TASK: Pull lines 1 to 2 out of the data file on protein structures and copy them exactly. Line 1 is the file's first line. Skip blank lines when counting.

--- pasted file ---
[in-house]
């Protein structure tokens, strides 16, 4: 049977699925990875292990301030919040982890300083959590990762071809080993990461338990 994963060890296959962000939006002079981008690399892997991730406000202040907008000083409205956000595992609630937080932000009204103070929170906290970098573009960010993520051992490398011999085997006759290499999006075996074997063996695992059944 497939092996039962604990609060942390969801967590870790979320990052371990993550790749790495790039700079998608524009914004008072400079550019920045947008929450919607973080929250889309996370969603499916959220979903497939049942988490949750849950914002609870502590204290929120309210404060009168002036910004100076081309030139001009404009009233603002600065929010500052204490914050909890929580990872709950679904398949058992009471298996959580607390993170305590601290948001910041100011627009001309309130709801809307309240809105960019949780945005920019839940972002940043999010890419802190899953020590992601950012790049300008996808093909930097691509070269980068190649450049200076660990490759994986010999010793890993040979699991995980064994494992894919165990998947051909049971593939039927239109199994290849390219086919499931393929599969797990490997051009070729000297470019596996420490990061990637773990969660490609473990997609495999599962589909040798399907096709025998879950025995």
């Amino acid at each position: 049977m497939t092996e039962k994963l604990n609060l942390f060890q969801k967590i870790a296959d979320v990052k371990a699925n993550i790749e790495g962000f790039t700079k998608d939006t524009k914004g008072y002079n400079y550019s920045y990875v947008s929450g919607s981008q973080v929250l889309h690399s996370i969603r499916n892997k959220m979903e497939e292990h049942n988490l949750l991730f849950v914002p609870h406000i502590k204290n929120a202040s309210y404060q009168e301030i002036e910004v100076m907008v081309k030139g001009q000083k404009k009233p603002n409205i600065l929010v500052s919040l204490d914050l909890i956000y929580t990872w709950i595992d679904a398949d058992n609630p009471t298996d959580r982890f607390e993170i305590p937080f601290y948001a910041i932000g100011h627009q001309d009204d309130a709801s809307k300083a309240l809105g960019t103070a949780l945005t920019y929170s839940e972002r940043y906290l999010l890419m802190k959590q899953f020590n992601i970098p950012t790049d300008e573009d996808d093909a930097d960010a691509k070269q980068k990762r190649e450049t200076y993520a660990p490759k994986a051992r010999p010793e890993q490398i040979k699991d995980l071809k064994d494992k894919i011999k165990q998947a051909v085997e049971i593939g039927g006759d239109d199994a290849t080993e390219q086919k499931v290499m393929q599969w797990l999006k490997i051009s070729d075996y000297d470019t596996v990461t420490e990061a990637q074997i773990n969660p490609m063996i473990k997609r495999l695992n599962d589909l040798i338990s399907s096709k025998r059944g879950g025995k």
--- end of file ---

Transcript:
[in-house]
């Protein structure tokens, strides 16, 4: 049977699925990875292990301030919040982890300083959590990762071809080993990461338990 994963060890296959962000939006002079981008690399892997991730406000202040907008000083409205956000595992609630937080932000009204103070929170906290970098573009960010993520051992490398011999085997006759290499999006075996074997063996695992059944 497939092996039962604990609060942390969801967590870790979320990052371990993550790749790495790039700079998608524009914004008072400079550019920045947008929450919607973080929250889309996370969603499916959220979903497939049942988490949750849950914002609870502590204290929120309210404060009168002036910004100076081309030139001009404009009233603002600065929010500052204490914050909890929580990872709950679904398949058992009471298996959580607390993170305590601290948001910041100011627009001309309130709801809307309240809105960019949780945005920019839940972002940043999010890419802190899953020590992601950012790049300008996808093909930097691509070269980068190649450049200076660990490759994986010999010793890993040979699991995980064994494992894919165990998947051909049971593939039927239109199994290849390219086919499931393929599969797990490997051009070729000297470019596996420490990061990637773990969660490609473990997609495999599962589909040798399907096709025998879950025995």